When the mass news media report on freight transportation for a general audience, the results are often entertaining. That was the case with "Land at a premium, railroad exploits its air space," a recent article in The Boston Globe about a new intermodal yard under development by CSX.
Reporter John Dyer did a good job of explaining in simple terms how the yard will operate. What we most enjoyed, though, were the comparisons to saloons and dry cleaning establishments he elicited from the experts he interviewed.
In the new yard, CSX will replace the side loaders it now uses for transferring containers from railcars to waiting trucks with overhead cranes. The side loaders waste time shuttling back and forth, and they get in each other's way trying to get to the train, said Carl Martland, a retired Massachusetts Institute of Technology researcher. What does that mean to a layman? "It's bellying up to the bar, and somebody's already standing in front of you," he explained.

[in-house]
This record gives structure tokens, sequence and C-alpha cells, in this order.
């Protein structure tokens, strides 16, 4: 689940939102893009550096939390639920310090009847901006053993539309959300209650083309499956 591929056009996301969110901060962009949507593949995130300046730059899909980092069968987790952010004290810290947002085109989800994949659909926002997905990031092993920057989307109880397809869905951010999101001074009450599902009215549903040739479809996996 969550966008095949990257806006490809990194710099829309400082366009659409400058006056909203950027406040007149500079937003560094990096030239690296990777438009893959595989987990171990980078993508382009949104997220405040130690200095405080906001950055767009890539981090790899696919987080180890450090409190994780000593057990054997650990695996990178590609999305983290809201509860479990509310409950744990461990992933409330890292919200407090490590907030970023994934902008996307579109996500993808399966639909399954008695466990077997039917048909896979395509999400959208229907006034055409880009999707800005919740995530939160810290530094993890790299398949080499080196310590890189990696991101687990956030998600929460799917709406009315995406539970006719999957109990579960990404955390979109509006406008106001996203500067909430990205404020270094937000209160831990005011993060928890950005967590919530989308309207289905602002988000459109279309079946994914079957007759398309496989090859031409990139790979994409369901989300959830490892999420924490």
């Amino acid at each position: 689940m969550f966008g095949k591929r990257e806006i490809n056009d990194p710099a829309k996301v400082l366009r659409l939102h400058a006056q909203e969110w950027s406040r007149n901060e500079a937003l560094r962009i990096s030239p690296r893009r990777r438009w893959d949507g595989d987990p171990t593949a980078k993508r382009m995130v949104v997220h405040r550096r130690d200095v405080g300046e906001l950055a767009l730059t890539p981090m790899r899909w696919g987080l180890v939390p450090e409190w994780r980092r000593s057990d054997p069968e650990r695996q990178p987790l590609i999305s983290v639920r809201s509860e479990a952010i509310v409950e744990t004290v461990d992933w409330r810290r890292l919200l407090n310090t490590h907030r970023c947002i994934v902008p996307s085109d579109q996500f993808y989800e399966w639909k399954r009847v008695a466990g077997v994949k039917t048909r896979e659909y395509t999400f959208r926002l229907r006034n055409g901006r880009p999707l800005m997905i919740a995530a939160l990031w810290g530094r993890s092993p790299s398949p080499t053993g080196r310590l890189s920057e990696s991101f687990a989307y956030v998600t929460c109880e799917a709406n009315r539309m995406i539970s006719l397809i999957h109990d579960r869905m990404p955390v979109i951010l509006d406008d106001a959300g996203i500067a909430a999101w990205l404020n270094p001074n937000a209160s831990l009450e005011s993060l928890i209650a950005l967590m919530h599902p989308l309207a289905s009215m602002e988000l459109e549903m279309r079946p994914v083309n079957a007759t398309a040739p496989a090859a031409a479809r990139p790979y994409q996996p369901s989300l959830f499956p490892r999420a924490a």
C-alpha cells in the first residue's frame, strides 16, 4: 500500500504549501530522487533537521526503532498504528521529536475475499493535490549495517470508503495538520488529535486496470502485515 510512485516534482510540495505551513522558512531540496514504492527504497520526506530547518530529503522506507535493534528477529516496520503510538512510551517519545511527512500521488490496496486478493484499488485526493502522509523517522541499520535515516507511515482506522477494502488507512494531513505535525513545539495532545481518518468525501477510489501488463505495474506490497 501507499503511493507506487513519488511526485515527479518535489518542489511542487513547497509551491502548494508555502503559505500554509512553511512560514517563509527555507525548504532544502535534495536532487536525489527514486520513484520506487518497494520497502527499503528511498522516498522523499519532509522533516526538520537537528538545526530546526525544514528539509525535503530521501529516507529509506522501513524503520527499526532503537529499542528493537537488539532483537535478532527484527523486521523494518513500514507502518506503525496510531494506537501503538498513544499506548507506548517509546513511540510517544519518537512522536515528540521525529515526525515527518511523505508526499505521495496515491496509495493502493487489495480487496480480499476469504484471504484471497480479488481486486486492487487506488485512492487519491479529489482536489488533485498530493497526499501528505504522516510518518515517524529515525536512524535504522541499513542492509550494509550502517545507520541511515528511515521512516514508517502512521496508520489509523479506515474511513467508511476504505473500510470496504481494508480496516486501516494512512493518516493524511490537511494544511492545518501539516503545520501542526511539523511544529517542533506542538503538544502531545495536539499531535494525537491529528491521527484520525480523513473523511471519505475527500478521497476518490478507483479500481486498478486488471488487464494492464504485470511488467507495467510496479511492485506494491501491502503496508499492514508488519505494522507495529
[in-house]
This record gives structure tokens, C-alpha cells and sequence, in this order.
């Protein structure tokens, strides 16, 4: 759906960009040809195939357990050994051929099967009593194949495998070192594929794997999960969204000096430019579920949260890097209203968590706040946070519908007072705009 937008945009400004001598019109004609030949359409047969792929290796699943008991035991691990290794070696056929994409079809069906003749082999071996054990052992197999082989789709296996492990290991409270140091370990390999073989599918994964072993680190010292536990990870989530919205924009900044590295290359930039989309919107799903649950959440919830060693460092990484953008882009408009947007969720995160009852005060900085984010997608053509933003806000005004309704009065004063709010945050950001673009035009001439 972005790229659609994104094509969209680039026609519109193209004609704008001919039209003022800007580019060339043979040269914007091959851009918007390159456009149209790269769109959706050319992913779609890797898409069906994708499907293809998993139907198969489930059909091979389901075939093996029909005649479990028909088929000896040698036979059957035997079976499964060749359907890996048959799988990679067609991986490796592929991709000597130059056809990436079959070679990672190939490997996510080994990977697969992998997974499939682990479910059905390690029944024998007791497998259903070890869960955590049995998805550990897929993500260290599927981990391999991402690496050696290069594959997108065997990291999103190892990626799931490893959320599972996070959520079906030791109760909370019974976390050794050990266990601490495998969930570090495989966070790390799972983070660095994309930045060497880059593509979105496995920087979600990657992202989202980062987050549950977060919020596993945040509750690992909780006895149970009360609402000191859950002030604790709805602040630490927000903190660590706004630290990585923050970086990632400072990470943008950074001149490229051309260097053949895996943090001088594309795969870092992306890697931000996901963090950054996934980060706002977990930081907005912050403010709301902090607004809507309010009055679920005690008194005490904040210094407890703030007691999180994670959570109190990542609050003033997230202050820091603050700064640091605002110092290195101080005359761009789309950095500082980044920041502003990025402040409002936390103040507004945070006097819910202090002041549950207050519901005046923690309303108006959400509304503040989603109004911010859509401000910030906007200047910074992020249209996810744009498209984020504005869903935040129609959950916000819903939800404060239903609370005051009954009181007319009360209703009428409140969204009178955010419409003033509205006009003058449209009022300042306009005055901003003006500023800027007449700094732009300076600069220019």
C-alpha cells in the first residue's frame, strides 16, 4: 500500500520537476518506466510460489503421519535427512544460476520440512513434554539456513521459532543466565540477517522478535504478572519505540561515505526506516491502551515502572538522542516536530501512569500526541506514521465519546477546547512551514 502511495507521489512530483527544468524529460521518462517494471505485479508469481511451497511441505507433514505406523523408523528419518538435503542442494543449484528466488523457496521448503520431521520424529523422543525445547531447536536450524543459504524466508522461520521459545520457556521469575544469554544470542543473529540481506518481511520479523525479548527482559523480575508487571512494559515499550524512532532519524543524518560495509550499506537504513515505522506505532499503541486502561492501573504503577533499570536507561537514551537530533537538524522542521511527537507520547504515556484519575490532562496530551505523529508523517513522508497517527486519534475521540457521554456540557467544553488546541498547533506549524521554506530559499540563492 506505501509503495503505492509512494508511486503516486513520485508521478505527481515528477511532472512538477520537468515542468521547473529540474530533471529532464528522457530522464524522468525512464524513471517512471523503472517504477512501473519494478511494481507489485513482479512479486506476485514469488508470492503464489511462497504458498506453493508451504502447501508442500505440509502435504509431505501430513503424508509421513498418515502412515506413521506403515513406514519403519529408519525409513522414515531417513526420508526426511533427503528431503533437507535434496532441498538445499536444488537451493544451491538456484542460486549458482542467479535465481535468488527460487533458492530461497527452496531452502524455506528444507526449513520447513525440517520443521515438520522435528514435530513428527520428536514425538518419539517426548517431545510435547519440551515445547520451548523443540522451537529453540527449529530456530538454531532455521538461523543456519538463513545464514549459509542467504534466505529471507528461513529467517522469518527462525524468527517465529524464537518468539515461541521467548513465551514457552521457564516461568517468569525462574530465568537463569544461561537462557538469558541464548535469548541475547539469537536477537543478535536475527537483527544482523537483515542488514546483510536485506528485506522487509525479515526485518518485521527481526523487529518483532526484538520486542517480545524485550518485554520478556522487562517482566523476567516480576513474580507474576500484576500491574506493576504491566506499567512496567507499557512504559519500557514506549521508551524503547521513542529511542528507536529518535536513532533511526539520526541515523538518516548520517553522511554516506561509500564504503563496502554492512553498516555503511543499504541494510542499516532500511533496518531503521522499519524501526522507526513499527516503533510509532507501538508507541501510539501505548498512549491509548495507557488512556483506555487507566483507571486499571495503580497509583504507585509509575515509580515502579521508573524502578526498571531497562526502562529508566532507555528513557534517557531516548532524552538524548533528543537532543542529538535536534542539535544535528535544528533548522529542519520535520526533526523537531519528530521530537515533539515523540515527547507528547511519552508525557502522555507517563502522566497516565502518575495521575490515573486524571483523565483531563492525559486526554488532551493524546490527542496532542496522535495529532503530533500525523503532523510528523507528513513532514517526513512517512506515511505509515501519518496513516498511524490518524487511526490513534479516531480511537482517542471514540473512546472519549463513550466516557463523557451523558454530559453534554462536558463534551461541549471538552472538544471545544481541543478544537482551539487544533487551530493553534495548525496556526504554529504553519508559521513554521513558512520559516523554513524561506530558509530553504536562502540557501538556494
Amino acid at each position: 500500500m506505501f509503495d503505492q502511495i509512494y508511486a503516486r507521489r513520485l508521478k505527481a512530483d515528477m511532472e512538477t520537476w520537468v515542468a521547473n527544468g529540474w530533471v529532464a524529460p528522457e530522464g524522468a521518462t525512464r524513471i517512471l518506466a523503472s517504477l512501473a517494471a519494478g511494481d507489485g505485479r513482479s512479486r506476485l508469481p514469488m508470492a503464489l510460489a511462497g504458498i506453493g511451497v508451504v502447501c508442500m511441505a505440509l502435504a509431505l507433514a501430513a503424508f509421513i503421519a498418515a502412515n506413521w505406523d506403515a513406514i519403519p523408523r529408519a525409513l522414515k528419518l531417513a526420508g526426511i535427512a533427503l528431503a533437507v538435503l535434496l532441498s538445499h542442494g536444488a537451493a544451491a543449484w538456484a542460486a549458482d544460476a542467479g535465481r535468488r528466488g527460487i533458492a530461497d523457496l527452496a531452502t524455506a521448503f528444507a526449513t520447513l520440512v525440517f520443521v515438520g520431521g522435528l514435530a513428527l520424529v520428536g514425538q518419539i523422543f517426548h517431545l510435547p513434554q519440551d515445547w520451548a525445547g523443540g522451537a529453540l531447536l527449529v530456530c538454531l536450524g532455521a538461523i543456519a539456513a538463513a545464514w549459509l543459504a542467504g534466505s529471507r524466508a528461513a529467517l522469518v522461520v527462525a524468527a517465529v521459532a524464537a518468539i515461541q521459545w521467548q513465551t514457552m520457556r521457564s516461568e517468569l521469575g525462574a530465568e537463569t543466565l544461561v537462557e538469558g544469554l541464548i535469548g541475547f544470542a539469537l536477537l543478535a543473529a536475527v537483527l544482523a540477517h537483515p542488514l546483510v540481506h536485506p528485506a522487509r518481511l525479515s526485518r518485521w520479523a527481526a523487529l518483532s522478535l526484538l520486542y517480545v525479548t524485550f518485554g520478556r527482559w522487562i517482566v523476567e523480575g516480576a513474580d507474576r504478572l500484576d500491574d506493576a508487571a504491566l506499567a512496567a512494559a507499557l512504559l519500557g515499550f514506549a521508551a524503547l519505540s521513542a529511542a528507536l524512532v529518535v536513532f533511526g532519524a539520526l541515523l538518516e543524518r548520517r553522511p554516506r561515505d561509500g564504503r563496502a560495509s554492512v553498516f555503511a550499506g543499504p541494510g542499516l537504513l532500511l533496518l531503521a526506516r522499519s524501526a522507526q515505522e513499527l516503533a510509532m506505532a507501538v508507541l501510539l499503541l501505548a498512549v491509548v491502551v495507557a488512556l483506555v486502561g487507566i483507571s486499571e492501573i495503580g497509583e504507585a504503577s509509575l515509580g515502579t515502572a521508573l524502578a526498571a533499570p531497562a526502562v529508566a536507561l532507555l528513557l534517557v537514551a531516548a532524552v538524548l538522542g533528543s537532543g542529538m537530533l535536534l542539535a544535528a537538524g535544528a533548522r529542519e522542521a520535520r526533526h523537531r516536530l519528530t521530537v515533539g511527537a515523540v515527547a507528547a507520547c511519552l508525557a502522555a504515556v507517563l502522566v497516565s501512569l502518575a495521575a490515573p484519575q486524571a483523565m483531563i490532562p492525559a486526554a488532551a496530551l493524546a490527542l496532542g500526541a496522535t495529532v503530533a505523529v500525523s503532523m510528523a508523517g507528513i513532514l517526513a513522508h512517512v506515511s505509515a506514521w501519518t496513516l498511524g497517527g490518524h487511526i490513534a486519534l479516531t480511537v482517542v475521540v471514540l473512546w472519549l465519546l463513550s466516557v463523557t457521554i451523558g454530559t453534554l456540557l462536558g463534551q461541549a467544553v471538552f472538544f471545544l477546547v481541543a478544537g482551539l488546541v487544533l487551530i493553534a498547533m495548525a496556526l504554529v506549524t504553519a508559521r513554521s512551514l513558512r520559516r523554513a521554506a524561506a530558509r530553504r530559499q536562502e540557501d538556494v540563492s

At the current terminal, there's no easy way to match up a truck with the side loader carrying the container the truck has come to pick up. The new operation will assign numbered parking spaces alongside the cranes, matching each truck with the right container—a process Maurice O'Connell, CSX's vice president for state government and community affairs, likened to "going to the dry cleaner and getting your clothes."